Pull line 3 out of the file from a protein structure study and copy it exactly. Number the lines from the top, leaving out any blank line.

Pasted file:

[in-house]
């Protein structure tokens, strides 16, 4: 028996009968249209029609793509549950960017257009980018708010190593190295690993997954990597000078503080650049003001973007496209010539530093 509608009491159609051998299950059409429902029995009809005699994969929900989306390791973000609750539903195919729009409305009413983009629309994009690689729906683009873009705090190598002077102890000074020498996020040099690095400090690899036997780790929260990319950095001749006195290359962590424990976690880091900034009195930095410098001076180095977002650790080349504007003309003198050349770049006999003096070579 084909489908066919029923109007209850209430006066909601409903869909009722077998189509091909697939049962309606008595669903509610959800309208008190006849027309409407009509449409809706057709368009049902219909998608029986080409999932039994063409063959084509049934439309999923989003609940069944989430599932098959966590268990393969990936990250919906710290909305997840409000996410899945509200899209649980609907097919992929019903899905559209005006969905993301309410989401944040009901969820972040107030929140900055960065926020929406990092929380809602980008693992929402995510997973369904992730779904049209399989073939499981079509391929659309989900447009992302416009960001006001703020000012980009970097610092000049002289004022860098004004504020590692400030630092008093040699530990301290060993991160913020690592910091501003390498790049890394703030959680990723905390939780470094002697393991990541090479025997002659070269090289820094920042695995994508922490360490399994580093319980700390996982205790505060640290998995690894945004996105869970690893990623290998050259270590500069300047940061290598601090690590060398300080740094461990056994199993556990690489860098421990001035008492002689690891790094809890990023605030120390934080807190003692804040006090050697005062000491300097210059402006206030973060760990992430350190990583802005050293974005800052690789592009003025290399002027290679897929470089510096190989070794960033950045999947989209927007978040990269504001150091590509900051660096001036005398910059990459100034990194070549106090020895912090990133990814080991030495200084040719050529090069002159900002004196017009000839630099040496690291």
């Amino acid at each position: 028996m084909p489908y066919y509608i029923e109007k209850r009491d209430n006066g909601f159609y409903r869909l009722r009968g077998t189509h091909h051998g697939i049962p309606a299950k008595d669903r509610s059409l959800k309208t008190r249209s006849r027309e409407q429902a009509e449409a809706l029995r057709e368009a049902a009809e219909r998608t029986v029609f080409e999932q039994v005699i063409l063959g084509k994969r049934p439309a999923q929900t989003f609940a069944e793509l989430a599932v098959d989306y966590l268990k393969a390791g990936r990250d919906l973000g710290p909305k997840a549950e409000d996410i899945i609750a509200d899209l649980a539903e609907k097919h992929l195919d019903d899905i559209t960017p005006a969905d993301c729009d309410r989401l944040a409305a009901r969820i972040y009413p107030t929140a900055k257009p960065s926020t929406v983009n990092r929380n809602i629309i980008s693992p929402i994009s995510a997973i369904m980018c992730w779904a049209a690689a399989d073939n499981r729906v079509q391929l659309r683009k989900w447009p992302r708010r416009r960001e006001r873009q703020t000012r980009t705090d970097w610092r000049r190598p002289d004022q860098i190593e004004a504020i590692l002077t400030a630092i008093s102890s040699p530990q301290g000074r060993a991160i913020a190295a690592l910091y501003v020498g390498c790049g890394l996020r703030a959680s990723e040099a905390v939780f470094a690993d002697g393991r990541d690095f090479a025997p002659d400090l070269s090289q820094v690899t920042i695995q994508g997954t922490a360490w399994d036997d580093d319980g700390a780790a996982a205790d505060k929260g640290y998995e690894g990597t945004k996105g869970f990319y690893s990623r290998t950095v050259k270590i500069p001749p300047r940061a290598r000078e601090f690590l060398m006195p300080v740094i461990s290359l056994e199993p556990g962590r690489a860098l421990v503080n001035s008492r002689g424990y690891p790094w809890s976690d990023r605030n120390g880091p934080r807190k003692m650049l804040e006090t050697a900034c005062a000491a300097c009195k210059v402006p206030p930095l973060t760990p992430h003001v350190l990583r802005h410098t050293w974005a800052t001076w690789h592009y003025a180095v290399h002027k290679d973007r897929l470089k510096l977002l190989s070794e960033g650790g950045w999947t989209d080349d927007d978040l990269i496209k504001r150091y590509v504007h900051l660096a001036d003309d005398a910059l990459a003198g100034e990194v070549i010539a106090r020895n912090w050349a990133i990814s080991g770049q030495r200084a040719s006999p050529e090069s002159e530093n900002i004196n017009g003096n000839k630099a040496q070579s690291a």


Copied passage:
């Amino acid at each position: 028996m084909p489908y066919y509608i029923e109007k209850r009491d209430n006066g909601f159609y409903r869909l009722r009968g077998t189509h091909h051998g697939i049962p309606a299950k008595d669903r509610s059409l959800k309208t008190r249209s006849r027309e409407q429902a009509e449409a809706l029995r057709e368009a049902a009809e219909r998608t029986v029609f080409e999932q039994v005699i063409l063959g084509k994969r049934p439309a999923q929900t989003f609940a069944e793509l989430a599932v098959d989306y966590l268990k393969a390791g990936r990250d919906l973000g710290p909305k997840a549950e409000d996410i899945i609750a509200d899209l649980a539903e609907k097919h992929l195919d019903d899905i559209t960017p005006a969905d993301c729009d309410r989401l944040a409305a009901r969820i972040y009413p107030t929140a900055k257009p960065s926020t929406v983009n990092r929380n809602i629309i980008s693992p929402i994009s995510a997973i369904m980018c992730w779904a049209a690689a399989d073939n499981r729906v079509q391929l659309r683009k989900w447009p992302r708010r416009r960001e006001r873009q703020t000012r980009t705090d970097w610092r000049r190598p002289d004022q860098i190593e004004a504020i590692l002077t400030a630092i008093s102890s040699p530990q301290g000074r060993a991160i913020a190295a690592l910091y501003v020498g390498c790049g890394l996020r703030a959680s990723e040099a905390v939780f470094a690993d002697g393991r990541d690095f090479a025997p002659d400090l070269s090289q820094v690899t920042i695995q994508g997954t922490a360490w399994d036997d580093d319980g700390a780790a996982a205790d505060k929260g640290y998995e690894g990597t945004k996105g869970f990319y690893s990623r290998t950095v050259k270590i500069p001749p300047r940061a290598r000078e601090f690590l060398m006195p300080v740094i461990s290359l056994e199993p556990g962590r690489a860098l421990v503080n001035s008492r002689g424990y690891p790094w809890s976690d990023r605030n120390g880091p934080r807190k003692m650049l804040e006090t050697a900034c005062a000491a300097c009195k210059v402006p206030p930095l973060t760990p992430h003001v350190l990583r802005h410098t050293w974005a800052t001076w690789h592009y003025a180095v290399h002027k290679d973007r897929l470089k510096l977002l190989s070794e960033g650790g950045w999947t989209d080349d927007d978040l990269i496209k504001r150091y590509v504007h900051l660096a001036d003309d005398a910059l990459a003198g100034e990194v070549i010539a106090r020895n912090w050349a990133i990814s080991g770049q030495r200084a040719s006999p050529e090069s002159e530093n900002i004196n017009g003096n000839k630099a040496q070579s690291a």